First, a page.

by Steven Hale
With the legislature gone for the year and a slow news day on our hands, we've been thumbing through more than 175 pages of al Qaeda documents seized in the U.S. raid that killed Osama bin Laden a year ago Monday night.
It's not exactly light reading. In page after page, bin Laden and others discuss their strategy for global domination, including bin Laden's frustration at the behavior of affiliate groups, whose actions had resulted in the deaths of Muslims and damaged public perception of al Qaeda in the region. (A terrorist mastermind fretting over PR? Who knew?)
In the same letter — here is an English translation in PDF form — bin Laden also calls for the assassination of President Barack Obama and then Gen. David Petraeus, but asks that a "totally unprepared" Vice President Joe Biden be spared.
"They are not to target visits by US Vice President Biden, Secretary of Defense Gates, Joint Chiefs of Staff (Chairman) Mullen, or the Special Envoy to Pakistan and Afghanistan Holbrook," he writes. "The groups will remain on the lookout for Obama or Petraeus. The reason for concentrating on them is that Obama is the head of infidelity and killing him automatically will make Biden take over the presidency for the remainder of the term, as it is the norm over there. Biden is totally unprepared for that post, which will lead the US into a crisis."
The letter getting the most attention from national outlets, though, is one written to bin Laden by American al Qaeda member Adam Gadahn, which includes some analysis of cable and network news outlets in the states. Gadahn informs bin Laden — and the forthcoming parenthetical is his — that CNN "seems to be in cooperation with the government more than others (except Fox News of course)" and that MSNBC was "good and neutral" before it fired "famous journalists" Keith Olbermann and Octavia Nasser.
The Issue of preparing for the Tenth Anniversary, and how it will be marketed in the Media, and How to Exploit the Media in General:
As far as the American channel that could be used to deliver our messages, whether on the tenth anniversary or before or after, in my personal opinion there are no distinct differences between the channels from the standpoint of professionalism and neutrality. It is all as the Shaykh has stated (close to professionalism and neutrality) it has not and will not reach the perfect professionalism and neutrality, only if God wants that.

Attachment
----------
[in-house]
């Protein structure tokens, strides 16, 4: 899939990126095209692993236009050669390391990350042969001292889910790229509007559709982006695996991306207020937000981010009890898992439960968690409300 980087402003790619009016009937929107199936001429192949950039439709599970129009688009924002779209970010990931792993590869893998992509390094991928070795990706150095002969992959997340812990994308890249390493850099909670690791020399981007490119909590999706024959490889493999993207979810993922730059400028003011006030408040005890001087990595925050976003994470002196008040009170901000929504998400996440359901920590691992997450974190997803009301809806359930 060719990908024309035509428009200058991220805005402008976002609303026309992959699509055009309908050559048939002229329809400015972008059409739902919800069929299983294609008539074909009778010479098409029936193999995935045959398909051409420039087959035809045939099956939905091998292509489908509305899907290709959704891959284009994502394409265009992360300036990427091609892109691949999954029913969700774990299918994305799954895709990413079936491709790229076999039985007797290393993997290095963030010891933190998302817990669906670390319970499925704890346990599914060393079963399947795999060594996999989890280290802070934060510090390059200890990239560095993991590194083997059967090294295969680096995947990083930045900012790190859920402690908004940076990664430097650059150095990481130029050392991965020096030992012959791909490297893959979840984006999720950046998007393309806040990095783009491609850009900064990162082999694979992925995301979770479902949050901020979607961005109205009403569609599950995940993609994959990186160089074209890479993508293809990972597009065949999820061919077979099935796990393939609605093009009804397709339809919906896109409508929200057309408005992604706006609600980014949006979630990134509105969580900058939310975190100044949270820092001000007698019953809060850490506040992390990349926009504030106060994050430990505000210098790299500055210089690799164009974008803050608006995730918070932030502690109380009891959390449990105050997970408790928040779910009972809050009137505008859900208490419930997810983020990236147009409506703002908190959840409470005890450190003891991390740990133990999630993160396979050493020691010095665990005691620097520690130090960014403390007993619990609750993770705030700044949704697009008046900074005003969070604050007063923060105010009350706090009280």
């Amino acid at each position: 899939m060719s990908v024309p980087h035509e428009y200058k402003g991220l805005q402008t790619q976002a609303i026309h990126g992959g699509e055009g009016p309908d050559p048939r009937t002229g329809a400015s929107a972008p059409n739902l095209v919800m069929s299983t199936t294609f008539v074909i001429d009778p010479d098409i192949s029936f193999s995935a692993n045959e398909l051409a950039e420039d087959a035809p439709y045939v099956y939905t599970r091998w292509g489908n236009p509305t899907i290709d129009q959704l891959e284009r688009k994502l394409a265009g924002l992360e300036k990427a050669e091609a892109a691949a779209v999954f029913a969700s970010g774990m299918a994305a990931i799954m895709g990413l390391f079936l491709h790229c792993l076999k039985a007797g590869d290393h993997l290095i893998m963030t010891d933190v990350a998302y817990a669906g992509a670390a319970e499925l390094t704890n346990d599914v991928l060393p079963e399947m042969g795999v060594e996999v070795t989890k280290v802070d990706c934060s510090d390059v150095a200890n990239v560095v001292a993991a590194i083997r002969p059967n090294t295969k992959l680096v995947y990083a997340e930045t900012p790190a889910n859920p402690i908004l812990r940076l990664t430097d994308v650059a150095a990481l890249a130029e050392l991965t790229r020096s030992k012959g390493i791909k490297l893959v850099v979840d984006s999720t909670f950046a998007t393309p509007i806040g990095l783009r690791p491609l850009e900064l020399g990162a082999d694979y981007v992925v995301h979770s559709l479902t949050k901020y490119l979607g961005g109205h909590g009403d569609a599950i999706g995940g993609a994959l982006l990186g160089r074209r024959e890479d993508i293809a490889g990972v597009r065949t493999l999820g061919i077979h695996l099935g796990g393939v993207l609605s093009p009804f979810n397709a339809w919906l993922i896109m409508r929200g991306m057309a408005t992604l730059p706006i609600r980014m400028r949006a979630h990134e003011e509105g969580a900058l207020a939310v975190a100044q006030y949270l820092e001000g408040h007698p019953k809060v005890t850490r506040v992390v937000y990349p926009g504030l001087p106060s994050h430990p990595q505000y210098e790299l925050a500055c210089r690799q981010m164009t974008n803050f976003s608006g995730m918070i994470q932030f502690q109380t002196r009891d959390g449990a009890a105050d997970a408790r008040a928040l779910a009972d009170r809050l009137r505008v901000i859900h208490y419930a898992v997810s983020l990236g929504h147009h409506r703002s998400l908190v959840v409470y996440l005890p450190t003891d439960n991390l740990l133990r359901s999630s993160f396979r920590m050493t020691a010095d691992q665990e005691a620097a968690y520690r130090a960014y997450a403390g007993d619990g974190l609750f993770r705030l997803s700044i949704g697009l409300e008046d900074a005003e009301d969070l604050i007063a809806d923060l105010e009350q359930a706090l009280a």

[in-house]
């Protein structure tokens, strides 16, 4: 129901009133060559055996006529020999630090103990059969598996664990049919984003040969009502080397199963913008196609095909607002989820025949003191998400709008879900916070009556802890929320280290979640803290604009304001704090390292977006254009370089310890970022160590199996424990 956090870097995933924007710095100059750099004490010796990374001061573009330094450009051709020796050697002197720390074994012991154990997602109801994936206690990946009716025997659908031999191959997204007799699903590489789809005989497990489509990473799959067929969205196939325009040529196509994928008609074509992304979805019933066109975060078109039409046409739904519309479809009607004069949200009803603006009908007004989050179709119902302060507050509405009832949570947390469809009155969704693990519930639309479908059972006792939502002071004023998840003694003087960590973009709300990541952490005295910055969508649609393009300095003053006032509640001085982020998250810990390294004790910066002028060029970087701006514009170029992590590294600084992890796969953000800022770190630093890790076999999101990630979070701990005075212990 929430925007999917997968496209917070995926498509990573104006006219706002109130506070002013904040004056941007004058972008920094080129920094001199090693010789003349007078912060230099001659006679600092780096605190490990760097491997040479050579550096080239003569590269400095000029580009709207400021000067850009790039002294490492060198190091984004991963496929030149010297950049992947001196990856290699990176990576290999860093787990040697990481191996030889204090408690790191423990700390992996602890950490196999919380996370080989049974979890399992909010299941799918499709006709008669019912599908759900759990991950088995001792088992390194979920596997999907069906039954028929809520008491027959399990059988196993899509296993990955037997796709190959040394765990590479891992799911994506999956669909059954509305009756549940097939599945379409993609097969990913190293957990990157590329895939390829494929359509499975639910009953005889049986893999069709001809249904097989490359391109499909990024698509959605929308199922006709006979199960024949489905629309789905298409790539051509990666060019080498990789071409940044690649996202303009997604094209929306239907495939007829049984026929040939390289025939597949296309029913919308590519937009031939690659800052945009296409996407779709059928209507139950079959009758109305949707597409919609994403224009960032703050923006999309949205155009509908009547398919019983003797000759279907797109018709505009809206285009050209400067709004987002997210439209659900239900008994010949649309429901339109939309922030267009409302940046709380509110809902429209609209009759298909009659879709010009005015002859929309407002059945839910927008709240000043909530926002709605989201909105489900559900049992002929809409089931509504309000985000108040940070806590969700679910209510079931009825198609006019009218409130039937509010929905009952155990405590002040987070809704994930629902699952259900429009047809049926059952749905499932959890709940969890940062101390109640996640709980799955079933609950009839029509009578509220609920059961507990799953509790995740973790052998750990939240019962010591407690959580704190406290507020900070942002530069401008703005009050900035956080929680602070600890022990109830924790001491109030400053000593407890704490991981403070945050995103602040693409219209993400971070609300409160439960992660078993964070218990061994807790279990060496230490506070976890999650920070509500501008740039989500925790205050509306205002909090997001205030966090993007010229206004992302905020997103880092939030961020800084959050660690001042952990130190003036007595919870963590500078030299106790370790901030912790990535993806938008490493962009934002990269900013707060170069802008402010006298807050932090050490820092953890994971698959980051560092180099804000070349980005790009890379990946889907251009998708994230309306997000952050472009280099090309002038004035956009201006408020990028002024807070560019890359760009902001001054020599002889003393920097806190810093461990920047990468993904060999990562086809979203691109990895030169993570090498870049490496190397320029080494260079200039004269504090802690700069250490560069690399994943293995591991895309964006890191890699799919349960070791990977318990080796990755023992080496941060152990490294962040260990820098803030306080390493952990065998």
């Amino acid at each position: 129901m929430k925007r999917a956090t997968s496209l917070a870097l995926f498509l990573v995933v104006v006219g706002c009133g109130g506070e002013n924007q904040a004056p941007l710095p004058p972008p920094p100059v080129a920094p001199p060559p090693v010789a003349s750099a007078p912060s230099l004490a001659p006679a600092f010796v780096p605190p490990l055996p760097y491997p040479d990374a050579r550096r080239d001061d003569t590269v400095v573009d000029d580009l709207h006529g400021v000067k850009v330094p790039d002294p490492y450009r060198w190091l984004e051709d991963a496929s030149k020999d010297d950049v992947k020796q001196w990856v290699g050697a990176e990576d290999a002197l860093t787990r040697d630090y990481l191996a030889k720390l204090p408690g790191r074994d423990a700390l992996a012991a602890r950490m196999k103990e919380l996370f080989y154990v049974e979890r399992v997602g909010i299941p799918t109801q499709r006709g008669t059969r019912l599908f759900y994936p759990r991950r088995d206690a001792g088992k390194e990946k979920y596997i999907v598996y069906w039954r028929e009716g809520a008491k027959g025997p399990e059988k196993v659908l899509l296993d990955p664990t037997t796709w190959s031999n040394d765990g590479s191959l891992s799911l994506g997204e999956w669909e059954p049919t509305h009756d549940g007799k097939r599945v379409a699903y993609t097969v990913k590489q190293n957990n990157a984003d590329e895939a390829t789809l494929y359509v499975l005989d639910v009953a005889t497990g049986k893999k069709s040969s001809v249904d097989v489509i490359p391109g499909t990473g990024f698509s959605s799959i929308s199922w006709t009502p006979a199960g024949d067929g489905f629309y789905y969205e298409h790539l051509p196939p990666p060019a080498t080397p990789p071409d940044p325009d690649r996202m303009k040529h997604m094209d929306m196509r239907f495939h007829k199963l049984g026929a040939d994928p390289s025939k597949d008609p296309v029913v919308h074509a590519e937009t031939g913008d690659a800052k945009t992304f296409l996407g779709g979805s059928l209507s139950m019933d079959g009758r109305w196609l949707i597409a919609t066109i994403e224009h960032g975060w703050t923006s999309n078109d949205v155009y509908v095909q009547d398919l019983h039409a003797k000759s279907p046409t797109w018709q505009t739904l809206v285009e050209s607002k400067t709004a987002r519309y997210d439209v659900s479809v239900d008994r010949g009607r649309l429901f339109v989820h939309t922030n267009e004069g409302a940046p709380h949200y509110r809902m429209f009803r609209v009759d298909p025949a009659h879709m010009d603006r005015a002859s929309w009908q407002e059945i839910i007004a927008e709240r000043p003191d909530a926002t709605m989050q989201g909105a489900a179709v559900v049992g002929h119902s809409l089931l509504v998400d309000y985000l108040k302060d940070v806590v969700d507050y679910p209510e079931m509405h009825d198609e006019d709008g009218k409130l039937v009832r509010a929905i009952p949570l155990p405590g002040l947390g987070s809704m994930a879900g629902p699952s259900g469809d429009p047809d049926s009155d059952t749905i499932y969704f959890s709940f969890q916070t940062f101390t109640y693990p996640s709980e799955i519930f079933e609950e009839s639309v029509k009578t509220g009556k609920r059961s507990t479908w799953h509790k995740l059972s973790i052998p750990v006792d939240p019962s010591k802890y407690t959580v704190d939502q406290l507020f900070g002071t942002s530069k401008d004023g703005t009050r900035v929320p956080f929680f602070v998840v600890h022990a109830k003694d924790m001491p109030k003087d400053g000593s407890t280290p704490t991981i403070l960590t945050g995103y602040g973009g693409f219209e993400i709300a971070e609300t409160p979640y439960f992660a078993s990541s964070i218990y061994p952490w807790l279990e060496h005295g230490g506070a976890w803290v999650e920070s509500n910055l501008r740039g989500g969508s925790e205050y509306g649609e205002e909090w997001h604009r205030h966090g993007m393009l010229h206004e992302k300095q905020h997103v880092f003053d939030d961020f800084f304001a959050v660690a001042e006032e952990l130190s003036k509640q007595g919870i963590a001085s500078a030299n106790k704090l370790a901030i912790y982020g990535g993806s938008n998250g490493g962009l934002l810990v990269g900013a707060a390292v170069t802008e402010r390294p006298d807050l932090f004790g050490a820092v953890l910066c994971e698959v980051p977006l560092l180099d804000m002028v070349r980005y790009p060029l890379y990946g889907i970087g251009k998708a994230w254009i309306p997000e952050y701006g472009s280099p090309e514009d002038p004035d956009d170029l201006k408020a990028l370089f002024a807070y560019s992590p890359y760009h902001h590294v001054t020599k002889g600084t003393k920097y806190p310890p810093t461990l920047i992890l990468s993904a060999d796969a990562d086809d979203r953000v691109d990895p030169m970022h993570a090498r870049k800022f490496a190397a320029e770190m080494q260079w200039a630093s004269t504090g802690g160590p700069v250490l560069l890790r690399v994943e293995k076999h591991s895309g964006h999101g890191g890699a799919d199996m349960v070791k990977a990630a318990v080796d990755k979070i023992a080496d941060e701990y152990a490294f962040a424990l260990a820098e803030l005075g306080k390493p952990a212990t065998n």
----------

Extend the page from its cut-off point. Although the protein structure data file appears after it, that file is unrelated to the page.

From the professional point of view, they are all on one level-except (Fox News) channel which falls into the abyss as you know, and lacks neutrality too.
As for the neutrality of CNN in cooperation with the government News of course). Its Arabic version brings good and detailed reports about al-Sahab releases, with a lot of quotations from the original text. That means they copy directly from the releases or its gist. It is not like what other channels and sites do, copying from news agencies like Reuters, AP and others.
I used to think that MSNBC channel may be good and neutral a bit, but is has lately fired two of the most famous journalists –Keith Olberman and Octavia Nasser the Lebanese – because they released some statements that were open for argument (The Lebanese had praised a Shia Imam Muhammad Husayn Fadlallah after his death and called him "One of the marvels of Hizballah" it seems she is a Shia.)
CBS channel was mentioned by the Shaykh, I see that it is like the other channels, but it has a famous program (60 Minutes) that has some popularity and a good reputation for its long broadcasting time. Only God knows the reality, as I am not really in a position to do so.
ABC channel is all right; actually it could be one of the best channels, as far as we are concerned. It is interested in al- Qa'ida issues, particularly the journalist Brian Ross, who is specialized in terrorism. The channel is still proud for its interview with the Shaykh. It also broadcasted excerpts from a speech of mine on the fourth anniversary, it also published most of that text on its site on the internet.
In conclusion, we can say that there is no single channel that we could rely on for our messages. I may ignore them, and even the channel that broadcast them, probably it would distort them somehow. This is accomplished by bringing analysts and experts that would interpret its meaning in the way they want it to be. Or they may ignore the message and conduct a smearing of the individuals, to the end of the list of what you know about their cunning methods.